33. 33. Resulting hypothesesIn the absence of management:Under less conducive mean conditions, increasing variance increases yield lossUnder more conducive mean conditions, increasing variance decreases yield loss
  34. 34. What information will farmers use for decision-making?• Past years – In our simulation: If yield loss exceeds the cost of management in 2 out of 3 years, use management this year• Current year – In our simulation: If yield loss has begun by mid- season (>5%) and is not too high (< 100% minus cost of management), use management this year
  35. 35. Resulting hypotheses for success of decision-making• False positive: decision to manage when it reduces profit• False negative: decision not to manage when it would have increased profit• Low or intermediate mean conduciveness to pest/disease loss: – Increasing variance increases false positives and false negatives – Higher temporal autocorrelation decreases false positives and false negatives• High mean conduciveness to pest/disease loss: increasing variance decreases false positive rates
  36. 36. Outline• Inputs needed for a system of adaptation• ‘Simple’ estimates of climate change effects on disease/pest risk• Identifying system components for inclusion in climate change scenario analyses• Impacts of system variance and the color of weather time series
  37. 37. kgarrett@ksu.edu Thanks for your attention! Thanks to all the collabo rators on these projects Support provided by US NSF, US DOE, USDA, USAID, CGIAR Photo: Pete Garfinkel
  38. 38. END OF MAIN PRESENTATION• Additional slides are supplements that might be useful during the discussion
  39. 39. What do we need to understand to adapt to climate change?• For growers – How to adapt early warning systems for within-season tactical decision making – How to construct longer-term (season or longer) support for decision making• For plant breeders – What diseases to prioritize where• For policy makers / donors – What the important disease problems are for investment in the future – How financial tools can buffer farmers from increased variability• In natural systems – A lot… including the distribution of resistance genes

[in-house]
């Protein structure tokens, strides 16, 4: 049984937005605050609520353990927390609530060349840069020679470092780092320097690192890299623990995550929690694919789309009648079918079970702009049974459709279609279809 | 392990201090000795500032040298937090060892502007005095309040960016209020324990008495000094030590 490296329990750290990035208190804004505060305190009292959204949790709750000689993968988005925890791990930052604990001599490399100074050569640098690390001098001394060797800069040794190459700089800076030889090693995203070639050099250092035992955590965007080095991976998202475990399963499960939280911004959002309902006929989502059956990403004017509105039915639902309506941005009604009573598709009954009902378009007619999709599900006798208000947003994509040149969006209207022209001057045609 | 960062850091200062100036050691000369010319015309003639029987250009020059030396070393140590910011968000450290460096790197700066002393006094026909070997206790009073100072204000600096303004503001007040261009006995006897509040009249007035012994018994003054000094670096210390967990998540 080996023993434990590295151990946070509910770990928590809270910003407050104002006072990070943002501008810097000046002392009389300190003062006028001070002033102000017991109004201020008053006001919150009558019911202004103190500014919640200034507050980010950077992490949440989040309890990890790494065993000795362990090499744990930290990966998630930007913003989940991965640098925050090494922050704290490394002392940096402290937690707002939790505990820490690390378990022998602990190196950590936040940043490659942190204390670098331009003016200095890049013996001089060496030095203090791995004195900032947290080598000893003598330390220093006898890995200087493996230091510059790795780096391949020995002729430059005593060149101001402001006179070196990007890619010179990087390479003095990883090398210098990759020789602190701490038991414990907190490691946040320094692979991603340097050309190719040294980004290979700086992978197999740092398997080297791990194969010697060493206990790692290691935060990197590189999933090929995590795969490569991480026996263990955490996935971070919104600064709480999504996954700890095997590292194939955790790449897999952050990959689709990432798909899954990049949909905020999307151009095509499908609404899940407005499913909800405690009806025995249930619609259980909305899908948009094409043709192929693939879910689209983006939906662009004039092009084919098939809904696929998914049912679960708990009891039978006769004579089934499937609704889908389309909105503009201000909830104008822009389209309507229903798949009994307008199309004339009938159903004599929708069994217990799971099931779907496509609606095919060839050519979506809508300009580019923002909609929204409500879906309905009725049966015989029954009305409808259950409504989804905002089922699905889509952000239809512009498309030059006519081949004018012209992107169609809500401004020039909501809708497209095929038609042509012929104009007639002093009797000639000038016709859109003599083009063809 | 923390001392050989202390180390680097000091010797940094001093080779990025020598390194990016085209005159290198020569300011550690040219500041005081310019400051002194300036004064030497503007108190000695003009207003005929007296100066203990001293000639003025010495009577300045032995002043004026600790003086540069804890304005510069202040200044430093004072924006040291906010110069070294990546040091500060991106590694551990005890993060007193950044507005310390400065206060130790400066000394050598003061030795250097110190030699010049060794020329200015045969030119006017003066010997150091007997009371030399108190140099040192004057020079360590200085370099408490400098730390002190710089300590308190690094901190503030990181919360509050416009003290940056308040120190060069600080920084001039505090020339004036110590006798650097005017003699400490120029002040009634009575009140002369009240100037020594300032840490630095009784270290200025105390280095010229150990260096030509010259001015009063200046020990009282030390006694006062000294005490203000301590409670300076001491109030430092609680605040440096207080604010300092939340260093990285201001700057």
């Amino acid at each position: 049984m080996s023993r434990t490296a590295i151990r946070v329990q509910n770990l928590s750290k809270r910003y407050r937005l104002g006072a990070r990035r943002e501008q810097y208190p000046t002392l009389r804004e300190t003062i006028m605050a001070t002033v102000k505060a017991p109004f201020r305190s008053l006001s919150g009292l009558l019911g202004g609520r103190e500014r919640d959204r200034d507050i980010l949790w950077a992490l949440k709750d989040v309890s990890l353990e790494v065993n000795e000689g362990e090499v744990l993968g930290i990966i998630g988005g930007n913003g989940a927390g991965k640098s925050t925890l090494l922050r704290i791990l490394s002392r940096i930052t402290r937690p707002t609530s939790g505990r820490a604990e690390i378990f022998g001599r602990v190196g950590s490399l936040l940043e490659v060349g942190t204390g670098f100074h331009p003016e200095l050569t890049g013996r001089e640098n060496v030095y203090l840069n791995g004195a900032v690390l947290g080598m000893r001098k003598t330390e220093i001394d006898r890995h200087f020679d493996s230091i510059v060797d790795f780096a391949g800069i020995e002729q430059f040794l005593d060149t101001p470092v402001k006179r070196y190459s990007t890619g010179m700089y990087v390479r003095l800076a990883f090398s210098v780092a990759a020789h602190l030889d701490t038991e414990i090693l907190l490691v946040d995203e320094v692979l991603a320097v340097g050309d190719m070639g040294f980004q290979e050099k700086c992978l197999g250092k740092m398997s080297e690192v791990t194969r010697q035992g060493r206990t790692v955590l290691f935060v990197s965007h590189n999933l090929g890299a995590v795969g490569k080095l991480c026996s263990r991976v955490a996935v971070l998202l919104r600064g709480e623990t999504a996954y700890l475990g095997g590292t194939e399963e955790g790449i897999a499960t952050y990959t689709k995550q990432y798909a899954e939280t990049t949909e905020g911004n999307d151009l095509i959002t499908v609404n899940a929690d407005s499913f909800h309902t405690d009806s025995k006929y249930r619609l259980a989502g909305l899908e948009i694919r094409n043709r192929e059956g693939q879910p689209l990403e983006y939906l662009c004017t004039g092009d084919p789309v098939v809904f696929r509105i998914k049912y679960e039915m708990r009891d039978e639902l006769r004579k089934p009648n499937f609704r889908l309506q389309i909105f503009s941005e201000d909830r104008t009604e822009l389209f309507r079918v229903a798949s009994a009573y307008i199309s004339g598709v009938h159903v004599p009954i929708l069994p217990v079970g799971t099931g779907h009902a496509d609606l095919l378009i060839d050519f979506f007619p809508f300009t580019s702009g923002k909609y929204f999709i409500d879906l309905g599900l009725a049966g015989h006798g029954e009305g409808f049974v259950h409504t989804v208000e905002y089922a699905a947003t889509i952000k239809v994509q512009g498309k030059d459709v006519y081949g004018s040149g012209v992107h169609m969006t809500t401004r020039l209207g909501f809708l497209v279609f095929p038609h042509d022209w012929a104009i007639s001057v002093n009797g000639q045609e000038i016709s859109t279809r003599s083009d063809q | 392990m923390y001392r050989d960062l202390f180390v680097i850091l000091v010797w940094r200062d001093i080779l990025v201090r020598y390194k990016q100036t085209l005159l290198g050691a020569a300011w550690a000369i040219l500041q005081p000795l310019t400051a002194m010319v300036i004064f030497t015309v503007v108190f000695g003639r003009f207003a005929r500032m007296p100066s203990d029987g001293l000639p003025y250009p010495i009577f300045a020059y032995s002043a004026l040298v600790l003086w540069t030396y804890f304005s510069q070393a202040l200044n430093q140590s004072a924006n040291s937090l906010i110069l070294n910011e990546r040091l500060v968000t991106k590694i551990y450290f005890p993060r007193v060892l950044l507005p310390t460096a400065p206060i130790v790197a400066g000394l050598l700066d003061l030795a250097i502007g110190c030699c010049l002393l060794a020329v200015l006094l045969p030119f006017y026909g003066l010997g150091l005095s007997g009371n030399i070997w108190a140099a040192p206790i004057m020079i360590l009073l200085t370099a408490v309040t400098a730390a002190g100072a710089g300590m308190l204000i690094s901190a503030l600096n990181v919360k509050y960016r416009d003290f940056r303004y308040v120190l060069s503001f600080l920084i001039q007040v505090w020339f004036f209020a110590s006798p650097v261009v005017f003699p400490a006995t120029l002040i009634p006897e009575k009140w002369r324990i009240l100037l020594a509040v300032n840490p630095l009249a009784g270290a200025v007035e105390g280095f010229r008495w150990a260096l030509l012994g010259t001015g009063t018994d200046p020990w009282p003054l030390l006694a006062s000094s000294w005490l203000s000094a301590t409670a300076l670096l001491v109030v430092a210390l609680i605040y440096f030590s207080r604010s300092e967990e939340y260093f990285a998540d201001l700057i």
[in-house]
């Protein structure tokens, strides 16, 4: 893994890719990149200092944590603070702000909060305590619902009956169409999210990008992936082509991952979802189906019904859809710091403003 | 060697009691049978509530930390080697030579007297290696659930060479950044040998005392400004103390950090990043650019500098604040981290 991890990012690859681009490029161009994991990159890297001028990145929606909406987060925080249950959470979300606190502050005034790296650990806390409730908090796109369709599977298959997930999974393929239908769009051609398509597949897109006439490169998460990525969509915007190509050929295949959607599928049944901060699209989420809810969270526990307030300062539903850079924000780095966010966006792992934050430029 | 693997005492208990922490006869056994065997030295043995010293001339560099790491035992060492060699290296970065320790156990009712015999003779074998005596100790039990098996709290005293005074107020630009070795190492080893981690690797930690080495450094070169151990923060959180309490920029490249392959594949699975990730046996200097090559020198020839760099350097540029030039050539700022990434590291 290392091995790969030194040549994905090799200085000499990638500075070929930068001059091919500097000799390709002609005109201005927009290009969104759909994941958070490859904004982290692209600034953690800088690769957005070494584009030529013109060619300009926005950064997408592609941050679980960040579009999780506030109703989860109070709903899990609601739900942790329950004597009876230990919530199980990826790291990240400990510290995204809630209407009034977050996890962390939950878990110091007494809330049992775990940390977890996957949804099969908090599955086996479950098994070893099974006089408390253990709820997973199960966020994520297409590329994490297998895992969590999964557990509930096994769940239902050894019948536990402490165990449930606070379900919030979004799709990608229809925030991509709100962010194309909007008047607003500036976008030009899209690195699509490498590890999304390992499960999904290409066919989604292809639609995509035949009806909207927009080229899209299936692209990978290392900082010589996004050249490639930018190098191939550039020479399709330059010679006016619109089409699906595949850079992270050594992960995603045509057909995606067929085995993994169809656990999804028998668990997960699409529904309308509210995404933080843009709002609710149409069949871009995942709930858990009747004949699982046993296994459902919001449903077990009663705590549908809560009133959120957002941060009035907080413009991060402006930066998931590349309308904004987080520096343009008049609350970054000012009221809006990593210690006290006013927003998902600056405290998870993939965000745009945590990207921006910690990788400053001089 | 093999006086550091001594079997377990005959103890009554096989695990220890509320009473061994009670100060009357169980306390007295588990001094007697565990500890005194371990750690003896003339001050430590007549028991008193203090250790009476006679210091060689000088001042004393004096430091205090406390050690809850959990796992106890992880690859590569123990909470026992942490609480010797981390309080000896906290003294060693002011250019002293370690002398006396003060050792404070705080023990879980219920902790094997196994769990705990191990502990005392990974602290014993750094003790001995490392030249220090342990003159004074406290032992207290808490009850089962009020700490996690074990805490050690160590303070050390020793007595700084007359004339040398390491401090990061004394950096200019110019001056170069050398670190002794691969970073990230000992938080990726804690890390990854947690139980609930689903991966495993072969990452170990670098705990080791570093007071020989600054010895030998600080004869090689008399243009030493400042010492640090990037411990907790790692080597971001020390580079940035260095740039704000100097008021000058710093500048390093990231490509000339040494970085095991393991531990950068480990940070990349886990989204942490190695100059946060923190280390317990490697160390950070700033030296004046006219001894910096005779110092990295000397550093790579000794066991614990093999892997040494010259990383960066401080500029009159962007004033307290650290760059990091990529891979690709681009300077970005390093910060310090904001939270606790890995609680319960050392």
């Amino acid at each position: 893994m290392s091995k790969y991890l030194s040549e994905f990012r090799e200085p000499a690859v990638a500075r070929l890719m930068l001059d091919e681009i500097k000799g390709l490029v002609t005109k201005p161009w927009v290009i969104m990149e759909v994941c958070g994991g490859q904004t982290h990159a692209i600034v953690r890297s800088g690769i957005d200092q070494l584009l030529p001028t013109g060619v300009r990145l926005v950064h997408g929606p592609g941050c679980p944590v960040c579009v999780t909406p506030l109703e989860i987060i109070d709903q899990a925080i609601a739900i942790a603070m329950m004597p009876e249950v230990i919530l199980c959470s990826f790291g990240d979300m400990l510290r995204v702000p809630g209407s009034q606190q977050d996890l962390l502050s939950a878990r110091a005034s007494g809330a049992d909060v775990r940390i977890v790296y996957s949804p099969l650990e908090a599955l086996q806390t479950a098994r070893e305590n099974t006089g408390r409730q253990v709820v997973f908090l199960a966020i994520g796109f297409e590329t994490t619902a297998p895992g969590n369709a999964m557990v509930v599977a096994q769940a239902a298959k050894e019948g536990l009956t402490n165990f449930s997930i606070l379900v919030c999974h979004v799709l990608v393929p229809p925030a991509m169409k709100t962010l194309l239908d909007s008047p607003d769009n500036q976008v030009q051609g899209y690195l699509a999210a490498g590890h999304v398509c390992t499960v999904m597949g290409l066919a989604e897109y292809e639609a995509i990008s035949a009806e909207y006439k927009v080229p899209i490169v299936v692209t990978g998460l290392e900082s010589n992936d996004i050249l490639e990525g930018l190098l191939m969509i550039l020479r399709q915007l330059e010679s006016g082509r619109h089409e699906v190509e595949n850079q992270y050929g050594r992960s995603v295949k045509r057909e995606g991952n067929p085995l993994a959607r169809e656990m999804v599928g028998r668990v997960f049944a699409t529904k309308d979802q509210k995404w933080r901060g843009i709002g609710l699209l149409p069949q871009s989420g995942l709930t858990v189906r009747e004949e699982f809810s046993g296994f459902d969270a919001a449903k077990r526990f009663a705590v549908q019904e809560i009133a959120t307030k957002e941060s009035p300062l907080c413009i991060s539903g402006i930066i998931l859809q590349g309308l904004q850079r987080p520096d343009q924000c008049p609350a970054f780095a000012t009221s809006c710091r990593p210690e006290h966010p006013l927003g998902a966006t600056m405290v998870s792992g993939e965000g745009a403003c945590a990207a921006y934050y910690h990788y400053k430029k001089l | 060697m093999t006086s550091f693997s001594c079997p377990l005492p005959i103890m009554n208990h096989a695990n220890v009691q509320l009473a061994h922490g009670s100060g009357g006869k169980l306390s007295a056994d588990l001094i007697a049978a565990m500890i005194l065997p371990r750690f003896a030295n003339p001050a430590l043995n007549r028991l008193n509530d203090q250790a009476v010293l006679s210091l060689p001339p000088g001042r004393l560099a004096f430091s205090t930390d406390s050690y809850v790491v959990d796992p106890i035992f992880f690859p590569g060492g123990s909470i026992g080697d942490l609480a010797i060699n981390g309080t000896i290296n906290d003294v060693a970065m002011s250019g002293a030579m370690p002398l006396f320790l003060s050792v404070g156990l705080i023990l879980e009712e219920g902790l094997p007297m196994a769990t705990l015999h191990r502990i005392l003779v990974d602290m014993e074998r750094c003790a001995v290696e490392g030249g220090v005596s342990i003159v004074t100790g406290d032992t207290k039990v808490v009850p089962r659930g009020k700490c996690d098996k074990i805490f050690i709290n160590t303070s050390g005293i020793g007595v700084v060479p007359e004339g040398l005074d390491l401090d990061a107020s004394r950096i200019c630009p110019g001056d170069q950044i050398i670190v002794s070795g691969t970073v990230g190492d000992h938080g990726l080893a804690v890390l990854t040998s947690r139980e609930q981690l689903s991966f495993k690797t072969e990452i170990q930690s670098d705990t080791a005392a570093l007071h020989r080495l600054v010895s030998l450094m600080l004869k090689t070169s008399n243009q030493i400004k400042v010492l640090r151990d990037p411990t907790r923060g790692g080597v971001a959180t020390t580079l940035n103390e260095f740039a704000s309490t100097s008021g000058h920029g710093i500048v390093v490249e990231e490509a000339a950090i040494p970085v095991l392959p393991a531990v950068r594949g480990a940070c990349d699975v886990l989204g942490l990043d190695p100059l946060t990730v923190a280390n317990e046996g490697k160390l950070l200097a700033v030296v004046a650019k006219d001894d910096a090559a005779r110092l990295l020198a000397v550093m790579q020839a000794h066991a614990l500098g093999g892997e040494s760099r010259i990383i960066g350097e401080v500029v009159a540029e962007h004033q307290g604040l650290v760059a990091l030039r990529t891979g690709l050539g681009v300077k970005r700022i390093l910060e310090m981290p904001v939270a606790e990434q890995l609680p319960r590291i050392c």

40. 40. Crop arthropod pests• Potato tuber moths: Phthorimaea operculella, Tecia solanivora, Symmetrischema tangolias• Potato leafminers: Liriomyza huidobrensis, L. trifolii, L. sativae• Cruciferae: Plutella xylostella• Maize: Plutella xylostella• Sweetpotato weevils: Cylas puncticollis and C. brunneus• Sweetpotato butterfly: Acraea acerata• Potato whitefly: Bemisia tabaci Type A and B. afer, Trialeurodes vaporarium• Maize stem borers: Chilo partellus, C. orichalcociliellus and Busseola fusca; Sesamia calamistis• Cassava mealy bug: Phenacoccus manihoti• Cassava green mite: Mononychellus tanajoa• Mango, Sri Lanka fly: Bactrocera invadens
  41. 41. Crop diseases• Maize streak virus• Rice blast, brown spot, grain rot, and bacterial blight• Pigeonpea Phytophthora blight• Wheat rusts• Potato late blight• Virus complexes of cassava, sweetpotato, and potato• Chickpea dry rot (Rhizoctonia bataticola)• Banana bunchy top virus, Xanthomonas wilt, and Panama disease• Mycotoxin-producing pathogens
  42. 42. Livestock pests and diseases• Fascioliasis: wide host range, incl. humans• African Horse Sickness: Horses, mules, donkeys• Rift Valley Fever: Livestock and humans• Peste de Petites Ruminants (PPR): goats and sheep
  43. 43. Sparks, Forbes, Hijmans, Garrett, 2011
  44. 44. Sparks, Forbes, Hijmans, Garrett, 2011
  45. 45. Conducive year every 3 years 9 8 Log(Viable teliospores at beginning of year) 7 6 5 4 c 3 2 Allee ef fect 1 No Allee eff ect 0 1 3 5 7 9 11 13 17 19 15 YearGarrett and Bowden 2002 Phytopathology
  46. 46. Conducive year every 4 years 9 8 Log(Viable te liospores at beginning of year) 7 6 5 Allee effect 4 No Allee effect 3 2 1 0 1 3 5 7 9 11 13 15 17 19 YearGarrett and Bowden 2002 Phytopathology
  47. 47. Color of disease/pest Low mean Intermediate mean High meanloss conduciveness conduciveness conduciveness conducivenesstime series to loss to loss to loss White: no autocorrelation Proportion Incorrect Decisions Proportion Incorrect Decisions Proportion Incorrect Decisions Variance Variance Variance Light pink: Moderate autocorrelation Variance Variance Variance Dark pink: High autocorrelation Variance Variance Variance
  48. 48. Color of disease/pest Low mean Intermediate mean High meanloss conduciveness conduciveness conduciveness conducivenesstime series to loss to loss to loss White: no autocorrelation Proportion Incorrect Decisions Proportion Incorrect Decisions Proportion Incorrect Decisions Variance Variance Variance Light pink: Moderate autocorrelation Variance Variance Variance Dark pink: High autocorrelation Variance Variance Variance